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Discussion Starter #1
Couldn't find this in the search but here I go.
Doing some searches for various P-cars - 997, 996 carreras and 981 and can definitely see a large gap in value slanting toward manual transmission cars. Seems like those owners got the last laugh. When purchased new, the auto boxes were costlier add-on options. 10-15 years later, the stick still reigns. I can see at least $2k difference in value.

What other cars are like this?
 

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What other cars are like this?
I'd say that not too many are like this. P cars that aren't SUVs and Miatas? Sure. FRS/BRZ would probably skew manual as well. Camaro/Mustang? It's probably close to a wash, leaning slightly towards manual. With GTIs it could go either way, but the FiST and FoST would also skew manual being more desirable and therefore more expensive, too.

Is that it? Maybe. :/
 

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What other cars are like this?
Basically every enthusiast (i.e. sporty) vehicle produced in the past 40+ years where both transmissions were an option. Dual clutch transmissions have reduced the impact to a degree, but even then, manuals will hold their values better over time.

M3, 5-series, CTS-V, every single JDM sport compact and coupe, every Vette pre-C8, and the list goes on and on.

The manual + N/A engine combo is a recipe for strong resale values, and it's something I strongly consider when buying a weekend toy.
 

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I'd say that not too many are like this. P cars that aren't SUVs and Miatas? Sure. FRS/BRZ would probably skew manual as well. Camaro/Mustang? It's probably close to a wash, leaning slightly towards manual. With GTIs it could go either way, but the FiST and FoST would also skew manual being more desirable and therefore more expensive, too.

Is that it? Maybe. :/
I'd say it's true of most high performance cars that were offered in manual. Doubly so from the late 90s and early 00s when most autos were not very good. Probably less true for pedestrian/economy cars. Likely a wash to cars with mainstream/enthusiast crossover appeal (like the pony cars).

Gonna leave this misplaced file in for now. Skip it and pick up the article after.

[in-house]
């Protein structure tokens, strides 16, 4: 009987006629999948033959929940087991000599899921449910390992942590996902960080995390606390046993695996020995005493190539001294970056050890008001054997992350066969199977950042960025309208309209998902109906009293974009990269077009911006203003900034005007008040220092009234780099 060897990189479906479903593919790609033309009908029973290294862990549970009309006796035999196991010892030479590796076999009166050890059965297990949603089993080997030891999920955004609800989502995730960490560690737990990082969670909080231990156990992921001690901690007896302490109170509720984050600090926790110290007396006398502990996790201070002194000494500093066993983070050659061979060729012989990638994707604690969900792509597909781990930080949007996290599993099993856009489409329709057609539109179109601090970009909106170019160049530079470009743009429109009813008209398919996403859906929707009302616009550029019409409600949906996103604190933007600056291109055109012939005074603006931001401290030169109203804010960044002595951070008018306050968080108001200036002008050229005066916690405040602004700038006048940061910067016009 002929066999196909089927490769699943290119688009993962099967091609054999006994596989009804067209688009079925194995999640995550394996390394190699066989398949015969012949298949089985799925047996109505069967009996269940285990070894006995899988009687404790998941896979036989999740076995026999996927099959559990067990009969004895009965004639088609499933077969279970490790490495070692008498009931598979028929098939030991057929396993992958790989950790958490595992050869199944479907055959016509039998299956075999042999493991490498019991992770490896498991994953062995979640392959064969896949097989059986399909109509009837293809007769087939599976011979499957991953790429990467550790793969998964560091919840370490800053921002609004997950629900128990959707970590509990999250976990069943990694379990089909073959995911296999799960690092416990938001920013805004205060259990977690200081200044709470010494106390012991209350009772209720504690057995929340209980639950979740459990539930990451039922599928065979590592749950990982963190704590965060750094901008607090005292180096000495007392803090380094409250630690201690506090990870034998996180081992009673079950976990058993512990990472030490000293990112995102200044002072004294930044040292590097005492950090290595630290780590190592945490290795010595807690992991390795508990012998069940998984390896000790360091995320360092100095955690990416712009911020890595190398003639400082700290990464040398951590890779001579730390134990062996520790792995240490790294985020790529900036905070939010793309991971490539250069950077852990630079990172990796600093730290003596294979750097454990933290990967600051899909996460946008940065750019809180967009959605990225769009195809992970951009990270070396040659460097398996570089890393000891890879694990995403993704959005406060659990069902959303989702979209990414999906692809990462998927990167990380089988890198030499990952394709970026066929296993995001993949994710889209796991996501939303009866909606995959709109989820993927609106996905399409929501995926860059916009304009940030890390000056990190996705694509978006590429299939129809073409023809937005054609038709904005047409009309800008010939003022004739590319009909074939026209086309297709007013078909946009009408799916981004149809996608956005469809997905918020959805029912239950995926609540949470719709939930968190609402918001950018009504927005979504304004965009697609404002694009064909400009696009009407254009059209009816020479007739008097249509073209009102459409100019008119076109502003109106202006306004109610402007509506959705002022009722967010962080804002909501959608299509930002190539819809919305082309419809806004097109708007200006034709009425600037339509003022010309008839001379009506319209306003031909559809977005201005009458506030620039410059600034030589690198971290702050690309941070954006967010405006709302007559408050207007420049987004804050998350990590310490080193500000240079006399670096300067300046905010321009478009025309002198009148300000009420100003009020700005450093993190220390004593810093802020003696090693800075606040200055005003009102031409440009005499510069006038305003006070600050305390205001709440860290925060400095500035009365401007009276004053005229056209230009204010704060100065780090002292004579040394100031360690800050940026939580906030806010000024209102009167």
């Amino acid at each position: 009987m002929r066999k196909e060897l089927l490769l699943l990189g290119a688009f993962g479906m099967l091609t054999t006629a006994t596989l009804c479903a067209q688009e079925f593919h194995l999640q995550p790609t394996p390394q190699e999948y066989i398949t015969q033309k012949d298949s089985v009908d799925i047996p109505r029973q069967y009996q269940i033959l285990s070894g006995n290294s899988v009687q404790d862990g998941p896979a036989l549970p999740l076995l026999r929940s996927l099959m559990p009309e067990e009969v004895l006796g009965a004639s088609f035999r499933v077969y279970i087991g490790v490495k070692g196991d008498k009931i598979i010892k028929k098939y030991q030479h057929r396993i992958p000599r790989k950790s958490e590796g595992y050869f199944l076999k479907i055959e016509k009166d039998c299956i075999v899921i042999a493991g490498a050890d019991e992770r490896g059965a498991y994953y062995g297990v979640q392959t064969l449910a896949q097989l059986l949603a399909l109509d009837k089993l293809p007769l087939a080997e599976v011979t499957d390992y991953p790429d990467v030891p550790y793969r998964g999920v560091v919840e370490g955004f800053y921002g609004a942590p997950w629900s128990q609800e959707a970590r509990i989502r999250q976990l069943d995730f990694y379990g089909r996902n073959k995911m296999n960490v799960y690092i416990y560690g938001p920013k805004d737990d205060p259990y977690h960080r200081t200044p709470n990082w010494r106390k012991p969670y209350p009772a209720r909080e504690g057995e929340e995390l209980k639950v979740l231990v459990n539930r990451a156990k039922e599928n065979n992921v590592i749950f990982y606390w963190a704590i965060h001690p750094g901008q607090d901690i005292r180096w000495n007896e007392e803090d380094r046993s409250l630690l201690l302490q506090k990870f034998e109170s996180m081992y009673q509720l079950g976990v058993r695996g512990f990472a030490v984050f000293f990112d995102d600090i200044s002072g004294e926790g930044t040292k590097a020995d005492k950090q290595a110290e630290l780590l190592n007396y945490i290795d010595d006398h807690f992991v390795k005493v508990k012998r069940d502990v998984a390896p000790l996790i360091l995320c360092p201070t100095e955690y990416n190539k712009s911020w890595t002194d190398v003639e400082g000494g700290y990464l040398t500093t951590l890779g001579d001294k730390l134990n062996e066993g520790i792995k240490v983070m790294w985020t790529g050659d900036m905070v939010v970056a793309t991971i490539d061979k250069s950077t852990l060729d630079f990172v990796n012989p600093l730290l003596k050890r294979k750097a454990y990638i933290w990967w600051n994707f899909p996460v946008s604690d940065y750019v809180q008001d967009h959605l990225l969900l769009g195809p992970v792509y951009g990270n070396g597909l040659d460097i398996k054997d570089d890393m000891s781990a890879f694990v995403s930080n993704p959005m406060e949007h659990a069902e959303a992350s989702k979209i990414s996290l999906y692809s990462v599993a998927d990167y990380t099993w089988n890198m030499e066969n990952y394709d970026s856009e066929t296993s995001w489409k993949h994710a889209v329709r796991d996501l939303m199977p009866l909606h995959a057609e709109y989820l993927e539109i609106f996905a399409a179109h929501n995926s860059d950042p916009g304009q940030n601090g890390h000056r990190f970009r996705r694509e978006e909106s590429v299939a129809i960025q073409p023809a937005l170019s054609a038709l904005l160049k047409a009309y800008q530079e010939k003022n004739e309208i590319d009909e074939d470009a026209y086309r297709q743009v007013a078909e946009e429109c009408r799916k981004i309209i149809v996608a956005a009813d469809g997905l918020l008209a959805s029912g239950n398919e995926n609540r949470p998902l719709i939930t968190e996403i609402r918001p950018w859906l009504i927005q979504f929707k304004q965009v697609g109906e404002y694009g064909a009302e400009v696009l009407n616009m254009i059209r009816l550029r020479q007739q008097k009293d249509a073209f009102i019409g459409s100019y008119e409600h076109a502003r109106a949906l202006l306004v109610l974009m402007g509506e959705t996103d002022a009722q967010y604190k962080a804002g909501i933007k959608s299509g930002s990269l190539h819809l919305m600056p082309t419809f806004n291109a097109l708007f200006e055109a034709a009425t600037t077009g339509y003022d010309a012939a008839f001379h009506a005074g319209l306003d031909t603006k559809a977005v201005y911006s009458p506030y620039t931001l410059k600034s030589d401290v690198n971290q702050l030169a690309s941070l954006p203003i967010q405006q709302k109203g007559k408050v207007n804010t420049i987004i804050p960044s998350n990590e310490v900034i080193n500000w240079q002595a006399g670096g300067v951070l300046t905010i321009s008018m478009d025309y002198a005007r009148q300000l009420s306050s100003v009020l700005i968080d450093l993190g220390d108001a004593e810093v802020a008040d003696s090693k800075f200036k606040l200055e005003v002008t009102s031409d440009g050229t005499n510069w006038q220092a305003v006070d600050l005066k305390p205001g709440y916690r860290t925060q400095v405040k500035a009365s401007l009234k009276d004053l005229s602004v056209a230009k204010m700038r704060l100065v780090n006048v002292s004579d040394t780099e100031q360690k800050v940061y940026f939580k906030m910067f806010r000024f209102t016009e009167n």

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E46 values are a perfect example.

I think it's a great example overall, because at the time the automatics really neutered the cars with lower power. Manuals at least made them engaging. Newer cars? Eh. The transmissions are good enough now that it's a wash.
 

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E46 values are a perfect example.

I think it's a great example overall, because at the time the automatics really neutered the cars with lower power. Manuals at least made them engaging. Newer cars? Eh. The transmissions are good enough now that it's a wash.
What about examples like the 911R when the GT3 was PDK only? It was a good automated transmission, but nearly identical car with a manual was more valuable.
 

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What other cars are like this?
isn't this the case with virtually every "sports" or "enthusiast" car: Supras, Corvettes, EVOs, E36, E46, E93, 1M, M2, Miata, FRS/BRZ, R34, R8, TT-RS, all Porsches, Jeeps, etc. etc. etc.


edit: fixed. :thumbup:
 

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What about examples like the 911R when the GT3 was PDK only? It was a good automated transmission, but nearly identical car with a manual was more valuable.
Oh I'm not saying it doesn't matter at all anymore. I just think that the newer the car, the more mainstream the buyer, and today's buyers don't seem to care as much. Likely due to how good the DCT transmissions are.

Obviously boutique brands like Porsche and others are going to continue offering manuals because they sell low numbers to begin with, and they cater to enthusiasts. But the market has spoken, the new Shelby GT500 is a perfect example. I'm sure someone would have paid for a manual, but nobody is complaining at the lack of one.
 

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isn't this the case with virtually every "sports" or "enthusiast" car: Supras, Corvettes, EVOs, STIs, E36, E46, E93, 1M, M2, Miata, FRS/BRZ, CTR, R34, R8, TT-RS, all Porsches, Jeeps, etc. etc. etc.
Some of those were never offered in auto (STI, CTR).